We arrived at the visitor center and got our bus tickets, where we then boarded a bus where we felt slightly out of place in our trainers and hoodies, as everyone else seemed to be dressed for a day at work in suits and high heels. We found three people at the back of the bus similarly kitted out to us (complete with hiking boots and backpacks) and so reassured that we were on the right bus after all, we allowed ourselves to be excited again- especially as the weather had decided to change to sunny and warm despite being the middle of December.
20 minutes later we were at Laoshan, and were met with an amazing sea view surrounded by huge mountains… beside a KFC. Not what we were expecting! But when the KFC is surrounded by trees, a temple, the ocean and a mountain range that stretches farther than the eye can see, you soon forget it is even there. We didn’t have a planned route, so we aimlessly made our way past trees branded with QR codes and took in the scenery, which suited us just fine. There was no pressure to follow a route or stick to a plan, so we were free to explore the mountains as we wished and we took our time climbing the steps we decided to follow.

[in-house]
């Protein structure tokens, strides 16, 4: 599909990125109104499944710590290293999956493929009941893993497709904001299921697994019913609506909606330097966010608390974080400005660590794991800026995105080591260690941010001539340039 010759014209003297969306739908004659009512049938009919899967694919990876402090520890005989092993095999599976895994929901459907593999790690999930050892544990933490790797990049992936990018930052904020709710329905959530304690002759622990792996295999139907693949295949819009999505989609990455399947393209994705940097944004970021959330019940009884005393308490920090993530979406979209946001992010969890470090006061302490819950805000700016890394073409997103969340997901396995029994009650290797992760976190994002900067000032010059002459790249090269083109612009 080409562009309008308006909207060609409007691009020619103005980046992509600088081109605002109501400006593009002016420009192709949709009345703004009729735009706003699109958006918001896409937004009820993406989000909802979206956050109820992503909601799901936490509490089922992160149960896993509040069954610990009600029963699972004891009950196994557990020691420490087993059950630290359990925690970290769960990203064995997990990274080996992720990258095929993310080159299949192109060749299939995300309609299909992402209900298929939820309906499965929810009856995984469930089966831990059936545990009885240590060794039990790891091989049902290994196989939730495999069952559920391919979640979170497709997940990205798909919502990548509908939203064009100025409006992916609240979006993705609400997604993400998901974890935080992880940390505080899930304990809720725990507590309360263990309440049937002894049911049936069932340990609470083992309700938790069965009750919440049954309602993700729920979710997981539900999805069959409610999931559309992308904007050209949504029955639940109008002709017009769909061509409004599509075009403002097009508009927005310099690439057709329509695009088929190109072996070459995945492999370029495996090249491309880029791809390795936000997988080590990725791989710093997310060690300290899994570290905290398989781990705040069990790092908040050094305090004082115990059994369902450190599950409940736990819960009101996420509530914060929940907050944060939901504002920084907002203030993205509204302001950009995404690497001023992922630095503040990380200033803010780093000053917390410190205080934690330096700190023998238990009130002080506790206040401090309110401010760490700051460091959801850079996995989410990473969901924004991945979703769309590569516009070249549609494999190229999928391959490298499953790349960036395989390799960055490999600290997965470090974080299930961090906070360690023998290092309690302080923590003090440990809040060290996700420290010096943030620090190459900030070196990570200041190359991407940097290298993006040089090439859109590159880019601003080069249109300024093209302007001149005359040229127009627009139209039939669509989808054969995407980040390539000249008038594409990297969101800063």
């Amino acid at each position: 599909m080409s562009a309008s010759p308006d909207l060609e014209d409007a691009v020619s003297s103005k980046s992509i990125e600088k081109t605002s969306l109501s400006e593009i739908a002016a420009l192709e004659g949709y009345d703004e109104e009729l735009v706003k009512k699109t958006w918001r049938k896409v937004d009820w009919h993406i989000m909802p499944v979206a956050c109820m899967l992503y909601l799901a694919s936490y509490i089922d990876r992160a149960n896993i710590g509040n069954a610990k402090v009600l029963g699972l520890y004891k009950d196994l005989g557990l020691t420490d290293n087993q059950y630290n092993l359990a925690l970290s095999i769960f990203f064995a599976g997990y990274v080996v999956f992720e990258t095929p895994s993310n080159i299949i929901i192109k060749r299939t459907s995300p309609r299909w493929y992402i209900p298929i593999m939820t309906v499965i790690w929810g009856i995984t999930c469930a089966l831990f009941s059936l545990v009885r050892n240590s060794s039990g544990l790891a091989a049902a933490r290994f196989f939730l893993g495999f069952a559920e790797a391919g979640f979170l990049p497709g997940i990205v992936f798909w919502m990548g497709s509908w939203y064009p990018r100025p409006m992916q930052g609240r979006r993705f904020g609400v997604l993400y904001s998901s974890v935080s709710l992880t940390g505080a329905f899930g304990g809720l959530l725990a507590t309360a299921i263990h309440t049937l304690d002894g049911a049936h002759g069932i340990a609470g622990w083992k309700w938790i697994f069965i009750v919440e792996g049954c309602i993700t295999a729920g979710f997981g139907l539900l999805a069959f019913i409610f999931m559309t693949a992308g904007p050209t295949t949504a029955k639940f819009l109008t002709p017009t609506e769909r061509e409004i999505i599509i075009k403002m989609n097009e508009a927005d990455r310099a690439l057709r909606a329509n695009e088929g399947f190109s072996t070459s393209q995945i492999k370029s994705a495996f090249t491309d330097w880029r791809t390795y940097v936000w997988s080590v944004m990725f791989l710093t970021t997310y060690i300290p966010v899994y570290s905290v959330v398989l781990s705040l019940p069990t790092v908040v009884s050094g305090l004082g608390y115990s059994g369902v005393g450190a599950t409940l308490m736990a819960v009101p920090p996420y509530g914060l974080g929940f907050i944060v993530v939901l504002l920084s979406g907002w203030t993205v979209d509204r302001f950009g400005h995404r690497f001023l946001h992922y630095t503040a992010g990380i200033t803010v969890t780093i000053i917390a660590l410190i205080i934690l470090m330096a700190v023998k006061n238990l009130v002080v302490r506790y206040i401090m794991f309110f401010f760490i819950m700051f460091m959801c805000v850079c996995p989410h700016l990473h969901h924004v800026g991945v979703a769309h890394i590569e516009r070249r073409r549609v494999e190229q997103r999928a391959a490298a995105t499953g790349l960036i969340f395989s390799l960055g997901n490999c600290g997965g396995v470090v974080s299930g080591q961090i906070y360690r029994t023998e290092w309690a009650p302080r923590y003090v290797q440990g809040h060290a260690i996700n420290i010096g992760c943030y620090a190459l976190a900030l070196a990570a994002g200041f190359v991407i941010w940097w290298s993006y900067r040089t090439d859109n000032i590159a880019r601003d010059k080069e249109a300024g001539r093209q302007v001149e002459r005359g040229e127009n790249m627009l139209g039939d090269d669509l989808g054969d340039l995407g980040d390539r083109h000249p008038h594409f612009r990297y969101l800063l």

We made our way to a flat, empty expanse of space with only a lone cyclist and his camera for company. While the view was amazing, we didn’t want to stay there all day, so after some poor attempts to translate a sign, we realised we had come the completely wrong direction and made our way back the way we came. We followed more stairs cut into the mountain, which led us to this breathtaking view…
We decided to walk up the mountain loosely in the direction of the cable car, and after witnessing some unique snacks for sale and attempting to explore a river, we found the tea fields. We met one man very eager to tell us all about the tea fields, and understandably so because they were beautiful! I realised how high up we must have been at this point, as the tea on Laoshan is only grown after a certain altitude to stop the plans being damaged by insects. We also stumbled across a dog guarding a temple. We went into the temple and stayed there for a while before heading back down the mountain. The next scenic site we saw was a bridge filled with love locks, and a huge waterfall, which was simply beautiful.